The controversial R-rated movie "The Interview" nearly suffered a near cancellation before its scheduled showing but made over $1 million during its limited theatrical release on Christmas Eve. One question still remains: Will the box office earnings offset production costs? Read on for further details.
Following 9/11-like attack threats on movie theaters from Sony hackers, Guardians of Peace (GOP) and a much-criticized and unscheduled pull-out of the film, Sony Pictures finally released "The Interview" at independent theaters on Dec. 24, 2014, making $1 million on the first day alone.
"Considering the incredibly challenging circumstances, we are extremely grateful to the people all over the country who came out to experience The Interview on the first day of its unconventional release," said Sony Pictures' WorldWide Distribution President Rory Bruer in a statement published on E! News.
"The audience reaction was fantastic—the limited release, in under 10 percent of the amount of theaters originally planned, featured numerous sell-outs and a first-day gross over $1 million," added Bruer.
The Kim Jong-un assassination comedy was also made available via Google Play, Microsoft Xbox Video, and YouTube, where it pulled in over $15 million in revenues from these online platforms. Sony reported the movie’s strong cyberspace response, with more than 2 million downloads from users.
The following day, earnings took a 33 percent dip and came up with $725,000 at the box office.
However, with a production budget of $45 million, a domestic marketing budget of $35 million, an overseas marketing budget of around $12 million, Sony will need to make more than $92 million to break even. Meanwhile, the film is likely to be pirated to death.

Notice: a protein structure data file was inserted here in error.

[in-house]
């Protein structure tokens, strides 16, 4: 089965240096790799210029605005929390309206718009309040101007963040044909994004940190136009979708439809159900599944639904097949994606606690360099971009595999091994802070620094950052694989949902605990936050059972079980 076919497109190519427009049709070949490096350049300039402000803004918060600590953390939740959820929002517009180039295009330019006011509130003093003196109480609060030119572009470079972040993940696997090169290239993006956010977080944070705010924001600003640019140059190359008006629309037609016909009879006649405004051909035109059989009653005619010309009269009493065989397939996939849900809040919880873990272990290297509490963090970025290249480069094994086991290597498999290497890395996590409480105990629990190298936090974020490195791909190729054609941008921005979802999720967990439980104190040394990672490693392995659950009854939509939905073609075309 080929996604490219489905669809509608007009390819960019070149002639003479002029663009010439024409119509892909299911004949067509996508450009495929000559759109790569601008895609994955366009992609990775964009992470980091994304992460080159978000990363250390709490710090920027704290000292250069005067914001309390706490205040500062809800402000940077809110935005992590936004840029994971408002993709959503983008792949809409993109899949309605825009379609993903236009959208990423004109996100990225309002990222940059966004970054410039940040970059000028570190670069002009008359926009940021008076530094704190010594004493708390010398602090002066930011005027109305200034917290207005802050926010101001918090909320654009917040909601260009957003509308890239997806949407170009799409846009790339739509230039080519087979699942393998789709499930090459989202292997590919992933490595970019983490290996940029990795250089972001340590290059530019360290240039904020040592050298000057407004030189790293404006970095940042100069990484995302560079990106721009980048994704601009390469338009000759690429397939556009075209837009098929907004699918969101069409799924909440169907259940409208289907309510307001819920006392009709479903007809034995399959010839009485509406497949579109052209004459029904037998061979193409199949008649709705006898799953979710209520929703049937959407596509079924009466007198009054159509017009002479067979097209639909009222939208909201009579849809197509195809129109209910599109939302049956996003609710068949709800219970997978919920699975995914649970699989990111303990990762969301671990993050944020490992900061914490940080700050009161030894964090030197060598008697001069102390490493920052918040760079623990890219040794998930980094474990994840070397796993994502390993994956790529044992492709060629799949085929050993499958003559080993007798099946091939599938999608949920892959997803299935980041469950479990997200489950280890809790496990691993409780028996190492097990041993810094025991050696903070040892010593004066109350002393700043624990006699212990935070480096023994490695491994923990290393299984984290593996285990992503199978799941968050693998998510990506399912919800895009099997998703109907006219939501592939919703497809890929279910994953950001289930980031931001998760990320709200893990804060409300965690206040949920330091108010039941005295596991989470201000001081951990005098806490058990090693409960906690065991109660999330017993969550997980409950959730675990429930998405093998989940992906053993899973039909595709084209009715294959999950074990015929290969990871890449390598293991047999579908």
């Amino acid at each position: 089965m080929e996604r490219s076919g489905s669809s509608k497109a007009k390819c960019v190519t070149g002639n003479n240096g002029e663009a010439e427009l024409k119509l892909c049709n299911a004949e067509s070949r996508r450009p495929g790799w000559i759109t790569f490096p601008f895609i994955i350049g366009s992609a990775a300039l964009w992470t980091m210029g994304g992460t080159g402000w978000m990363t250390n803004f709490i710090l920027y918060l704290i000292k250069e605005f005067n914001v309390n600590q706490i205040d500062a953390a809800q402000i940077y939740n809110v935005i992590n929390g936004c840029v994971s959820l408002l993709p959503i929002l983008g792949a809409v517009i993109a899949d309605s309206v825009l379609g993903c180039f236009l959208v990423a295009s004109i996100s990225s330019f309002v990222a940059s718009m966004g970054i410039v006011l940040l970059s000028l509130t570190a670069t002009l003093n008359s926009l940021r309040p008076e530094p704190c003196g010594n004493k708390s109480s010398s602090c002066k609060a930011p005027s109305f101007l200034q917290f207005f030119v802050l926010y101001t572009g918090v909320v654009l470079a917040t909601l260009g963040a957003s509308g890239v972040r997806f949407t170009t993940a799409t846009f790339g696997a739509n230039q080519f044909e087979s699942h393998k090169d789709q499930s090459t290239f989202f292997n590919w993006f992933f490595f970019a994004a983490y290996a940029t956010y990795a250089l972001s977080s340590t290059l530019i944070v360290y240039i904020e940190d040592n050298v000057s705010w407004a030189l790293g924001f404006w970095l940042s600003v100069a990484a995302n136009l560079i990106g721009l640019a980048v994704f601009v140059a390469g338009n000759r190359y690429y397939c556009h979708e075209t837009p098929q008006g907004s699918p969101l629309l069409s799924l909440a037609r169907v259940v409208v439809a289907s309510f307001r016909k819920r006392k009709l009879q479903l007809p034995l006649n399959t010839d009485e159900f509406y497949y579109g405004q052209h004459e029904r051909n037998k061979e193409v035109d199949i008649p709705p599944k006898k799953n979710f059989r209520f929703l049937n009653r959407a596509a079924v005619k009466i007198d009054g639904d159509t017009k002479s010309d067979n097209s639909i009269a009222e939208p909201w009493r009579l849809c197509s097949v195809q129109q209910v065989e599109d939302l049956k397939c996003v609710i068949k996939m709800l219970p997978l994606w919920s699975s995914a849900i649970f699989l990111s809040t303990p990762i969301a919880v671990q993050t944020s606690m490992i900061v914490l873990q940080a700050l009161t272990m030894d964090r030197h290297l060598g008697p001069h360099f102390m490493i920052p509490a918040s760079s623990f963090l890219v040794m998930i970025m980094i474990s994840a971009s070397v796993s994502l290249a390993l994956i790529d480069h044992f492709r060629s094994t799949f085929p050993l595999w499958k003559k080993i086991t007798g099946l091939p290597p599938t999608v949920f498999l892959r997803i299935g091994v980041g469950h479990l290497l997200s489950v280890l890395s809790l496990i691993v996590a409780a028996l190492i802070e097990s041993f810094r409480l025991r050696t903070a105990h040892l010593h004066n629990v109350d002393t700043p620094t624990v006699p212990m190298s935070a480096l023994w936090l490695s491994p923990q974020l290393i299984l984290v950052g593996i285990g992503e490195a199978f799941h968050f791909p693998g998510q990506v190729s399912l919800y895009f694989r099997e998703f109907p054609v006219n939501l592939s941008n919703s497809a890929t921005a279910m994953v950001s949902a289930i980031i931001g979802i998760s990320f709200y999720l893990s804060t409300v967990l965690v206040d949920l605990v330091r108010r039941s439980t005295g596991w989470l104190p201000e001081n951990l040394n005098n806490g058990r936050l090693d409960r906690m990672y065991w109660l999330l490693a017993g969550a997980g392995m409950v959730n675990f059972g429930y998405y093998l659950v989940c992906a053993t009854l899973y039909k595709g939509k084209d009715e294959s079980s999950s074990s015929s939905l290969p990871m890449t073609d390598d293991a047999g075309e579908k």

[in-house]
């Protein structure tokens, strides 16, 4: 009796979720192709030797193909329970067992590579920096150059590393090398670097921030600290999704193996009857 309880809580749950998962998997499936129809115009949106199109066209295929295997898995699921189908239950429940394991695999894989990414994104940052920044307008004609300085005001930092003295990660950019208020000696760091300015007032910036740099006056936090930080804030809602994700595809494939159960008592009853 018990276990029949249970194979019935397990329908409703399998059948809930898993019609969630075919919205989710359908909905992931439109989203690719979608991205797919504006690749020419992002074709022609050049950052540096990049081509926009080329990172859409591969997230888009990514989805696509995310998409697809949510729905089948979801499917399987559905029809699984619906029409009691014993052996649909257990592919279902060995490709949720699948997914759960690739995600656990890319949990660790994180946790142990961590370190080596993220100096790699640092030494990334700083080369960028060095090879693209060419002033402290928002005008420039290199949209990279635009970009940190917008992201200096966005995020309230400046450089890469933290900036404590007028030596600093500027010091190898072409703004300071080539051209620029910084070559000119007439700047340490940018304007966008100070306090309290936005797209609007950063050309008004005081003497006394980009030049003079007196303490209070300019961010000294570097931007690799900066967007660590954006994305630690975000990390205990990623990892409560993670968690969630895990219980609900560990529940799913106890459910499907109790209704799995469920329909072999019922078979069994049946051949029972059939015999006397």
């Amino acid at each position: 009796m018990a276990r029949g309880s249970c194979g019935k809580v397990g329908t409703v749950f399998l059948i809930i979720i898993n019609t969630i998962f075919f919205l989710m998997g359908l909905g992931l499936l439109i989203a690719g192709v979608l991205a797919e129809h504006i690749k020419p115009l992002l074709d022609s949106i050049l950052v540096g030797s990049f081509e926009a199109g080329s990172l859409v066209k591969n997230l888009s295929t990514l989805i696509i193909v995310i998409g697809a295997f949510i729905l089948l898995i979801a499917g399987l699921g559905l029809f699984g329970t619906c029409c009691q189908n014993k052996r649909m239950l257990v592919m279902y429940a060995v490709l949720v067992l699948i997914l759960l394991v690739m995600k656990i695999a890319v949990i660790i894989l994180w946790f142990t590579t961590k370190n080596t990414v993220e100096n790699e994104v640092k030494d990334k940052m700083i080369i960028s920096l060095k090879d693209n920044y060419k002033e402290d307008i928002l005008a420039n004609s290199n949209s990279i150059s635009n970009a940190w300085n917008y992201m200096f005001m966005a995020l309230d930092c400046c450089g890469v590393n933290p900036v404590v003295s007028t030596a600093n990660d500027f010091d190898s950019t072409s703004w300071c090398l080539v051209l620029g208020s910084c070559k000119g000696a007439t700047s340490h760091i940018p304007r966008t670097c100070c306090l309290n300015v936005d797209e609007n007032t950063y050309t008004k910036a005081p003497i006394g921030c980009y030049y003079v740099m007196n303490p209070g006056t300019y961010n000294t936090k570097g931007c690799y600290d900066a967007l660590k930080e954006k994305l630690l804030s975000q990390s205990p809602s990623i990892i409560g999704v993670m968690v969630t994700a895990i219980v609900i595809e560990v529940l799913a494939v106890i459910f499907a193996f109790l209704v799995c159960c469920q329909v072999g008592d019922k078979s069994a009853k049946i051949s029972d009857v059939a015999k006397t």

Critics are even now taking potshots at the movie, giving it a weak 5.9 rating.
“Unfortunately overshadowed by controversy (and under-screened as a result), The Interview's screenplay offers middling laughs bolstered by its two likable leads,” read the film’s Rotten Tomatoes consensus.
Still, after all the controversy surrounding the movie, Sony may have been prepared to lose money over it, and the unexpected response on opening day is a surprising bonus. The media giant has also inked a deal with Apple, making "The Interview" available for purchase on iTunes, so it should be able to recover some of the production costs.
Here’s a rundown on how well the movie went with critics:
Have you seen "The Interview" yet? Share your thoughts while you stay tuned for more movie and entertainment news at Movie News Guide (MNG).
Photo Source: Wikimedia Commons/Alice Barigelli